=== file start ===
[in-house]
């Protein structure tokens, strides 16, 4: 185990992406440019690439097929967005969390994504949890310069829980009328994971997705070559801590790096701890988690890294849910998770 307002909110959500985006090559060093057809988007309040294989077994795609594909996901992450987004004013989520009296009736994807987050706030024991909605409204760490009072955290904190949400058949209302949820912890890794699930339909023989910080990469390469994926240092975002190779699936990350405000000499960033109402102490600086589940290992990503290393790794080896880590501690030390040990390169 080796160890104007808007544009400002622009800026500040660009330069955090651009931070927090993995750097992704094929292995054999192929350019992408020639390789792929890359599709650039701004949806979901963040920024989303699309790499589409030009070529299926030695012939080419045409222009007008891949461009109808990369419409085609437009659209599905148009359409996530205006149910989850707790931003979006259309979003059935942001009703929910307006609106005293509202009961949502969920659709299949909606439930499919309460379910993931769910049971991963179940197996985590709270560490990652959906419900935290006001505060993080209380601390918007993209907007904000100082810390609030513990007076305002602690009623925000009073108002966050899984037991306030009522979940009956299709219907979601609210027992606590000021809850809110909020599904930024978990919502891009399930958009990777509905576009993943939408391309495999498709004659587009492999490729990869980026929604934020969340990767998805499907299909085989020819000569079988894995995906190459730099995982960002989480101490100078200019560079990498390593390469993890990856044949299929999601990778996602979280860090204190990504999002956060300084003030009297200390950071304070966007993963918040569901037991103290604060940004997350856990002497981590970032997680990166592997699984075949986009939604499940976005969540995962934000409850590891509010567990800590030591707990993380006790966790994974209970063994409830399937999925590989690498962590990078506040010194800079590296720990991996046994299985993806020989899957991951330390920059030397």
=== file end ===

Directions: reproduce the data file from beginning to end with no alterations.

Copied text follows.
[in-house]
């Protein structure tokens, strides 16, 4: 185990992406440019690439097929967005969390994504949890310069829980009328994971997705070559801590790096701890988690890294849910998770 307002909110959500985006090559060093057809988007309040294989077994795609594909996901992450987004004013989520009296009736994807987050706030024991909605409204760490009072955290904190949400058949209302949820912890890794699930339909023989910080990469390469994926240092975002190779699936990350405000000499960033109402102490600086589940290992990503290393790794080896880590501690030390040990390169 080796160890104007808007544009400002622009800026500040660009330069955090651009931070927090993995750097992704094929292995054999192929350019992408020639390789792929890359599709650039701004949806979901963040920024989303699309790499589409030009070529299926030695012939080419045409222009007008891949461009109808990369419409085609437009659209599905148009359409996530205006149910989850707790931003979006259309979003059935942001009703929910307006609106005293509202009961949502969920659709299949909606439930499919309460379910993931769910049971991963179940197996985590709270560490990652959906419900935290006001505060993080209380601390918007993209907007904000100082810390609030513990007076305002602690009623925000009073108002966050899984037991306030009522979940009956299709219907979601609210027992606590000021809850809110909020599904930024978990919502891009399930958009990777509905576009993943939408391309495999498709004659587009492999490729990869980026929604934020969340990767998805499907299909085989020819000569079988894995995906190459730099995982960002989480101490100078200019560079990498390593390469993890990856044949299929999601990778996602979280860090204190990504999002956060300084003030009297200390950071304070966007993963918040569901037991103290604060940004997350856990002497981590970032997680990166592997699984075949986009939604499940976005969540995962934000409850590891509010567990800590030591707990993380006790966790994974209970063994409830399937999925590989690498962590990078506040010194800079590296720990991996046994299985993806020989899957991951330390920059030397």